Location: Children's Nutrition Research CenterTitle: Transcriptome profiling of microRNA by next-gen deep sequencing reveals known and novel miRNA species in the lipid fraction of human breast milk) Author
Submitted to: PLoS One
Publication Type: Peer Reviewed Journal
Publication Acceptance Date: 10/22/2012
Publication Date: 2/13/2013
Citation: Munch, E.M., Harris, R.A., Mohammad, M., Benham, A.L., Pejerrey, S.M., Showalter, L., Hu, M., Shope, C.D., Maningat, P.D., Gunaratne, P.H., Haymond, M., Aagaard, K. 2013. Transcriptome profiling of microRNA by next-gen deep sequencing reveals known and novel miRNA species in the lipid fraction of human breast milk. PLoS One. 8(2):e50564. Interpretive Summary: A new modality of the regulation of gene expression has recently been discovered. These have been named micro RNA since they represent very short pieces of RNA (20 to 22 bases) that appear to affect the expression of other genes. These micro RNAs come from the part of the DNA that does not relate to the production of specific proteins. Knowing that there was RNA in human milk, we analyzed samples of human milk from women treated with growth hormone or having undergone a study on high and low fat diets. We found both known and new micro RNAs in breast milk, and several of these new microRNAs may be regulated by maternal diet. Based on robust molecular analysis, these data support the notion that these maternally secreted micro-RNAs may play a role in the regulation of the GI tract or other factors that could in part account for the health benefits of breast milk.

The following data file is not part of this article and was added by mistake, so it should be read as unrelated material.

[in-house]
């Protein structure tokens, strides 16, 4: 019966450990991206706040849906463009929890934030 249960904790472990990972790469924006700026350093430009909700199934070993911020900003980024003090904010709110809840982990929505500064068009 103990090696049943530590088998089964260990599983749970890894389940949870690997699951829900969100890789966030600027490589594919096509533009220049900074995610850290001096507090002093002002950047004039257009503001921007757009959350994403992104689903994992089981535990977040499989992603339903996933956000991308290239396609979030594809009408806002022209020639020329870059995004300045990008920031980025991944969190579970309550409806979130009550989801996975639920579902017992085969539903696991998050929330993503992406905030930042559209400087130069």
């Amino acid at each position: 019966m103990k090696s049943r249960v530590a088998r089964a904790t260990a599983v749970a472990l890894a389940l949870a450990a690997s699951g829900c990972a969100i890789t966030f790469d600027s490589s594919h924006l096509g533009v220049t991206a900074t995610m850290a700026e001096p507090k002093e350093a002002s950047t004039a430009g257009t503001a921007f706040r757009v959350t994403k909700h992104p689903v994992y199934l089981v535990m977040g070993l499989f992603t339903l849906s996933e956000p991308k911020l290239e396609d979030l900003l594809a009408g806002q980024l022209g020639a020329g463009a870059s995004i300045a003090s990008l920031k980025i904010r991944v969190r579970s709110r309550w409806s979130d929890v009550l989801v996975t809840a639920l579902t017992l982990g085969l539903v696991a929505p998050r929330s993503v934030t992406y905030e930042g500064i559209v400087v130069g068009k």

Technical Abstract: While breast milk has unique health advantages for infants, the mechanisms by which it regulates the physiology of newborns are incompletely understood. miRNAs have been described as functioning transcellularly, and have been previously isolated in cell-free and exosomal form from bodily liquids (serum, saliva, urine) and tissues, including mammary tissue. We hypothesized that breast milk in general, and milk fat globules in particular, contain significant numbers of known and limited novel miRNA species detectable with massively parallel sequencing. Extracted RNA from lactating mothers before and following short-term treatment with recombinant human growth hormone (rhGH) was smRNA-enriched. smRNA-Seq was performed to generate 124,110,646 36-nt reads. Of these, 31,102,927 (25%) exactly matched known human miRNAs; with relaxing of stringency, 74,716,151 (60%) matched known miRNAs, including 308 of the 1018 (29%) mature miRNAs (miRBase 16.0). These miRNAs are predicted to target 9074 genes; the 10 most abundant of these predicted to target 2691 genes with enrichment for transcriptional regulation of metabolic and immune responses. We identified 21 putative novel miRNAs, of which 12 were confirmed in a large validation set that included cohorts of lactating women consuming enriched diets. Of particular interest, we observed that expression of several novel miRNAs were altered by the perturbed maternal diet, notably following a high-fat intake (p,0.05). Our findings suggest that known and novel miRNAs are enriched in breast milk fat globules, and expression of several novel miRNA species is regulated by maternal diet. Based on robust pathway mapping, our data support the notion that these maternally secreted miRNAs (stable in the milk fat globules) play a regulatory role in the infant and account in part for the health benefits of breast milk. We further speculate that regulation of these miRNA by a high fat maternal diet enables modulation of fetal metabolism to accommodate significant dietary challenges.